Will the Senate Committee report on ASIC’s performance be the trigger for class actions against financial planners?


The Senate Economic References Committee report into the Performance of ASIC has set the stage for opportunistic litigation by plaintiff firms and litigation funders. Class actions have already been foreshadowed and some plaintiff law firms have been reported as saying “the phones are running hot”.

Not only are Australian Financial Services Licence holders likely to see an increase in traditional claims involving financial planners, but AFSL holders may be exposed to new claims including class actions that draw attention to perceived failures in management oversight and internal compliance programs. 

The report also foreshadows the potential for claims against financial institutions alleging breaches of the responsible lending obligations under the National Consumer Credit Protection Act 2009.

Moreover, the ‘hyped’ environment may encourage an increase in corporate whistleblowing (whether to ASIC or the media) leading to exposure of perceived issues within an organisation well before an organisation has identified or is ready to deal with those issues. 

The pressure is ASIC on to deliver results for consumers

Not only has the report generated intense media scrutiny of the financial planning industry, it has also called for increased action by ASIC, both in terms of policing implementation of the new credit laws and more broadly in relation to its enforcement action. 

In particular, the report questions ASIC’s approach to the use of enforceable undertakings. The Committee’s Chair suggested ASIC should not be concerned with the financial burden to institutions in complying with enforceable undertakings. 

Moreover, the report was critical of what it saw as ASIC’s reliance on negotiating settlements and enforceable undertakings rather than initiating court proceedings. The Committee’s view is that while enforceable undertakings may lead to corrective action within a particular organisation, they did not yield the regulatory benefits associated with successful court action. 

Ultimately, the Committee made a number of recommendations directed towards strengthening the terms of enforceable undertakings (in particular remedial action) and increasing the transparency of ongoing compliance monitoring. 

In its response to the report’s recommendations, ASIC commented that it had already made several changes to its procedures including increased transparency of its processes and the way it ensures enforceable undertakings deliver good results for consumers.

Steps to minimise litigation risk and regulator criticism

Given this environment, AFSL holders should take steps now to identify and minimise the risk of litigation and regulator criticism and/or enforcement action.

An internal review to identify and address high risk issues is a logical starting point. For more on the internal compliance consequences of the committee’s recommendations click here. Whistleblower policies should also be reviewed to ensure they encourage employees to raise issues internally and deal with claims within the confines of current legislative requirements. For more on how to prepare for increased whistleblower activity click here.

Legal teams and risk and compliance teams should be starting conversations now to identify measures that, to the extent possible, preserve legal privilege in communications that are confidential and made for the purpose of giving or receiving legal advice. This is of utmost importance for internal review programs designed to identify high risk files or to identify failures in oversight.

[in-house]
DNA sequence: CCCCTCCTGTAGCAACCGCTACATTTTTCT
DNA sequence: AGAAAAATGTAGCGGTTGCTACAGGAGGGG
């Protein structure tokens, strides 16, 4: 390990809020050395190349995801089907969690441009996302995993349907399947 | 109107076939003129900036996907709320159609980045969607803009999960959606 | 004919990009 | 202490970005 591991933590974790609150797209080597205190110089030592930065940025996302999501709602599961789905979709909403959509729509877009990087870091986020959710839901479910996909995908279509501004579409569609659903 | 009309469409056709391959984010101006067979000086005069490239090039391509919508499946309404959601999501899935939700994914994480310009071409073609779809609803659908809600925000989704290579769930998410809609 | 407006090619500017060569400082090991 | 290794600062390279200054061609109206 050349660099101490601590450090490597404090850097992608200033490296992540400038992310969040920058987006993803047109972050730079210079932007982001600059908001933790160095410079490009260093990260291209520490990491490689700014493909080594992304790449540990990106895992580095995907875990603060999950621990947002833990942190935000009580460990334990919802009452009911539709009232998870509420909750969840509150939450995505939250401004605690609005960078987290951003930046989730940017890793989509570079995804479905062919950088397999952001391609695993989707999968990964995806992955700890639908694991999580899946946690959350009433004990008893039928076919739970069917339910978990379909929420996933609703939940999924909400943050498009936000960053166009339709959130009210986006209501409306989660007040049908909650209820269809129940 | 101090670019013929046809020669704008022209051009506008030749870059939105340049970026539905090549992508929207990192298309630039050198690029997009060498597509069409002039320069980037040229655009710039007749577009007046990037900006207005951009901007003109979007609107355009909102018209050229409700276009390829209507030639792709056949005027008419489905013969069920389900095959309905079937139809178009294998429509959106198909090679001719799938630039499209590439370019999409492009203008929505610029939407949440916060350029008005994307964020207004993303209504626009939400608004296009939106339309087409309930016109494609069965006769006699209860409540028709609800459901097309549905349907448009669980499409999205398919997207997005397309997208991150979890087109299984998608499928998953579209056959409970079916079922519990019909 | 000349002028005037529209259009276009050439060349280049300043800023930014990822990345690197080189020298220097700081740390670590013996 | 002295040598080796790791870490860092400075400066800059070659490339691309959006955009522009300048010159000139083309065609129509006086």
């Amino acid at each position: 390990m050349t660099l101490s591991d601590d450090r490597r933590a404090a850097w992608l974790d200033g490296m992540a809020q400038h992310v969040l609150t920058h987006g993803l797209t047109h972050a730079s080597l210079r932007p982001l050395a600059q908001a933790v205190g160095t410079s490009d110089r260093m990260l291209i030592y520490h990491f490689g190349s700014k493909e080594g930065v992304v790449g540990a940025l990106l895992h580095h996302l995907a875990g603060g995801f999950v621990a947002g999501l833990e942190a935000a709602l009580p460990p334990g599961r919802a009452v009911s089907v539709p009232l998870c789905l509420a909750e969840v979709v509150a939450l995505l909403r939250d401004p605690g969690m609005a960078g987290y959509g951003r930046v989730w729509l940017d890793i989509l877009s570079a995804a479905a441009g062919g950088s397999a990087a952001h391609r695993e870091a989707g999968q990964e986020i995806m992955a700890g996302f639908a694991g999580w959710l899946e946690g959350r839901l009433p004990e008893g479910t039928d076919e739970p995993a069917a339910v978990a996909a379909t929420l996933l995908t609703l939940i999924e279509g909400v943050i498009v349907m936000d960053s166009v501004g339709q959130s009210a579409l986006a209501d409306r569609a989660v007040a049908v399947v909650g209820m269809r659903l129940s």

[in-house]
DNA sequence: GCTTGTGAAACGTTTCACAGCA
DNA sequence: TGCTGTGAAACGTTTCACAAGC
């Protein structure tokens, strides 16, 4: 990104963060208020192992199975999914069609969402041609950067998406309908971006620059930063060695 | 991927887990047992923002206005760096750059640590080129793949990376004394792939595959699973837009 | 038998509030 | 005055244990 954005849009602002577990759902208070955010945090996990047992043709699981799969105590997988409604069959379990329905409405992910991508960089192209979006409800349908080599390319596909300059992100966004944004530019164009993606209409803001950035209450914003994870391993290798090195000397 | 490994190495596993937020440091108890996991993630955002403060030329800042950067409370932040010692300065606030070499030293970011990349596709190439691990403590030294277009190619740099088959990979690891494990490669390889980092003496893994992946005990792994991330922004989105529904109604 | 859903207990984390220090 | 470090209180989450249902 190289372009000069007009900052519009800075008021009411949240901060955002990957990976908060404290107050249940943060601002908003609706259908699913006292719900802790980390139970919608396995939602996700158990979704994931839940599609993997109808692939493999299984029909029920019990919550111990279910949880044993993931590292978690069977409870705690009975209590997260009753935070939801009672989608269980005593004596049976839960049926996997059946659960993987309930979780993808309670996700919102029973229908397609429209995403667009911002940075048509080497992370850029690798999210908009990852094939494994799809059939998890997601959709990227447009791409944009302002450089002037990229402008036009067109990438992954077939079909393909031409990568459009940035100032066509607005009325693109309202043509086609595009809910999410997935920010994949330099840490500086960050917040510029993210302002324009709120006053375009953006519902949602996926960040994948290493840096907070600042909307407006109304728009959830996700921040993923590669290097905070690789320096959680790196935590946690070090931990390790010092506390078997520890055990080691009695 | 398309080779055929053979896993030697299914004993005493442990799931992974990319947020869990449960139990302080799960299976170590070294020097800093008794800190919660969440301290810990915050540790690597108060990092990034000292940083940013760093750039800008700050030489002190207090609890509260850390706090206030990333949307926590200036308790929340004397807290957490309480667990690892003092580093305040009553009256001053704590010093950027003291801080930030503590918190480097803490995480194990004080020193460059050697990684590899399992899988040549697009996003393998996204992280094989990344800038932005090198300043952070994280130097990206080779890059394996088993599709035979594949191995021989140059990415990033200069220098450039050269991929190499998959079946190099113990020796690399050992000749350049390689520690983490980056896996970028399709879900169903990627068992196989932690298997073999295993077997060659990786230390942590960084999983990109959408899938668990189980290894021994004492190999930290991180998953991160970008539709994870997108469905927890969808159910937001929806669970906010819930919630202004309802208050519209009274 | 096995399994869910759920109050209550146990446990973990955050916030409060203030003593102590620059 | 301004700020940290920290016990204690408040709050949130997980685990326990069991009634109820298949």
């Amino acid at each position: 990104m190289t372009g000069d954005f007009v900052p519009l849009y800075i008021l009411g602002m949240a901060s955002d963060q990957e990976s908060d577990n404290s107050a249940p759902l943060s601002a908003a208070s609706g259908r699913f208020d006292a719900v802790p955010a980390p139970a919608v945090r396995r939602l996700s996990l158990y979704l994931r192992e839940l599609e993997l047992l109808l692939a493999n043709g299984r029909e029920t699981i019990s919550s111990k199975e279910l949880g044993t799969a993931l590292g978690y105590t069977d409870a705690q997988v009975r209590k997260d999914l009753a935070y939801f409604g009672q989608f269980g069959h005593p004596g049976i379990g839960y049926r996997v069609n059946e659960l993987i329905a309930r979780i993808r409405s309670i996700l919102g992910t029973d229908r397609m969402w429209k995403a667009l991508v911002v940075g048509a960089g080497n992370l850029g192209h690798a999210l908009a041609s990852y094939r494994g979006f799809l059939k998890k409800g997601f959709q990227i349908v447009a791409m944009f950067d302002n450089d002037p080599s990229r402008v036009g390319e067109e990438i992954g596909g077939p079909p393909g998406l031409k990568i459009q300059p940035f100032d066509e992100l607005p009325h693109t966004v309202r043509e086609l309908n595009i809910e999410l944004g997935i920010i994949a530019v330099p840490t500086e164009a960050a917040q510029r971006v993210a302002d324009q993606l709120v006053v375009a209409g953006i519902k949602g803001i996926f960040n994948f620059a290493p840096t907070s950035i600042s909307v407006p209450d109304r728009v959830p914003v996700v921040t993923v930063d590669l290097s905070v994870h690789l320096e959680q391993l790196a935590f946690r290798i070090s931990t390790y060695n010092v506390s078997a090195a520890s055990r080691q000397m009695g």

It’s also important to:

  • Put in place measures to protect the integrity of documents and prevent information being tampered with or destroyed;
  • Limit communications generated in the course of an investigation to essential recipients only;
  • Ensure the confidentiality of communications is maintained where internal review programs are undertaken for the purpose of obtaining legal advice either from in house legal teams or external firms; and
  • Consider whether to engage external legal advisors to provide advice on internal review processes and legal liability where high risk issues are likely to exist. 

Be aware that privileged documents cannot be withheld in some circumstances, from a royal commission.  Accordingly, teams conducting internal reviews should be mindful about limiting document creation to only those documents necessary for the internal review.

In the event that issues likely to pose litigation risks are identified, proactive steps can be taken to mitigate the risk of proceedings being commenced. This might include early engagement with stakeholders as well as alternative methods of dispute resolution such as early and appropriate compensation properly documented in deeds of release. 

Ultimately, it is identifying issues early that will best protect an AFSL holder from not only the risk of litigation but also the reputational damage arising from litigation. 

The content of this publication is for reference purposes only. It is current at the date of publication. This content does not constitute legal advice and should not be relied upon as such. Legal advice about your specific circumstances should always be obtained before taking any action based on this publication.

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Anna Ross

Partner. Sydney
+61 2 9210 6904


James Whittaker

Partner. Sydney
+61 2 9210 6667


Mark Wilks

Partner. Sydney
+61 2 9210 6159